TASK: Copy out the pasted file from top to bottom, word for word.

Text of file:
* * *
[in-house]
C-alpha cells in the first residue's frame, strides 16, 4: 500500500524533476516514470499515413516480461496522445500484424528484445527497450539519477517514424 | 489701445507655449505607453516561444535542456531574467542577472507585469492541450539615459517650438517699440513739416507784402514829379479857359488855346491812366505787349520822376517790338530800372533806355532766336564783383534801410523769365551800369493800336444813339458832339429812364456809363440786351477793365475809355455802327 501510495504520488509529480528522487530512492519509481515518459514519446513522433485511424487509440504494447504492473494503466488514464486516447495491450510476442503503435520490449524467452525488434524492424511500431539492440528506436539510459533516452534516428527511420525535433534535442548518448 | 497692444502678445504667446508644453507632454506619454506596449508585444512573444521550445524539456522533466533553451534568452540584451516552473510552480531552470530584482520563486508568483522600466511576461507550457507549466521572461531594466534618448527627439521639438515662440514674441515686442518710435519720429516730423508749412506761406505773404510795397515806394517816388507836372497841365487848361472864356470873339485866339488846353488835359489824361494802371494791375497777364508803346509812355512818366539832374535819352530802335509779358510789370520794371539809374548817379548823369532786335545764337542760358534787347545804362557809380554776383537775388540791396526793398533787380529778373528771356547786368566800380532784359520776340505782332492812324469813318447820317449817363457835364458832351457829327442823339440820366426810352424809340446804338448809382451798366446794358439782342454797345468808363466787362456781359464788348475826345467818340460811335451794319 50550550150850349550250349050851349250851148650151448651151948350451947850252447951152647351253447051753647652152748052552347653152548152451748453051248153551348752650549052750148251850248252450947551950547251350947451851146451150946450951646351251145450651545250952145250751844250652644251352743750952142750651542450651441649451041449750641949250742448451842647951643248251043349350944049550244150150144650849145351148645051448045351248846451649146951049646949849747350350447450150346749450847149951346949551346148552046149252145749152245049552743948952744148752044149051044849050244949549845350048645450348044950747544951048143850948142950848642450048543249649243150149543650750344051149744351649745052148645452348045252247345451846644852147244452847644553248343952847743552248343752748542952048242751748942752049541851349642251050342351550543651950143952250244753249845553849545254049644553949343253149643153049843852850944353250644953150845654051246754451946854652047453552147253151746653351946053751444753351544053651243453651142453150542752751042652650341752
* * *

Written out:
[in-house]
C-alpha cells in the first residue's frame, strides 16, 4: 500500500524533476516514470499515413516480461496522445500484424528484445527497450539519477517514424 | 489701445507655449505607453516561444535542456531574467542577472507585469492541450539615459517650438517699440513739416507784402514829379479857359488855346491812366505787349520822376517790338530800372533806355532766336564783383534801410523769365551800369493800336444813339458832339429812364456809363440786351477793365475809355455802327 501510495504520488509529480528522487530512492519509481515518459514519446513522433485511424487509440504494447504492473494503466488514464486516447495491450510476442503503435520490449524467452525488434524492424511500431539492440528506436539510459533516452534516428527511420525535433534535442548518448 | 497692444502678445504667446508644453507632454506619454506596449508585444512573444521550445524539456522533466533553451534568452540584451516552473510552480531552470530584482520563486508568483522600466511576461507550457507549466521572461531594466534618448527627439521639438515662440514674441515686442518710435519720429516730423508749412506761406505773404510795397515806394517816388507836372497841365487848361472864356470873339485866339488846353488835359489824361494802371494791375497777364508803346509812355512818366539832374535819352530802335509779358510789370520794371539809374548817379548823369532786335545764337542760358534787347545804362557809380554776383537775388540791396526793398533787380529778373528771356547786368566800380532784359520776340505782332492812324469813318447820317449817363457835364458832351457829327442823339440820366426810352424809340446804338448809382451798366446794358439782342454797345468808363466787362456781359464788348475826345467818340460811335451794319 50550550150850349550250349050851349250851148650151448651151948350451947850252447951152647351253447051753647652152748052552347653152548152451748453051248153551348752650549052750148251850248252450947551950547251350947451851146451150946450951646351251145450651545250952145250751844250652644251352743750952142750651542450651441649451041449750641949250742448451842647951643248251043349350944049550244150150144650849145351148645051448045351248846451649146951049646949849747350350447450150346749450847149951346949551346148552046149252145749152245049552743948952744148752044149051044849050244949549845350048645450348044950747544951048143850948142950848642450048543249649243150149543650750344051149744351649745052148645452348045252247345451846644852147244452847644553248343952847743552248343752748542952048242751748942752049541851349642251050342351550543651950143952250244753249845553849545254049644553949343253149643153049843852850944353250644953150845654051246754451946854652047453552147253151746653351946053751444753351544053651243453651142453150542752751042652650341752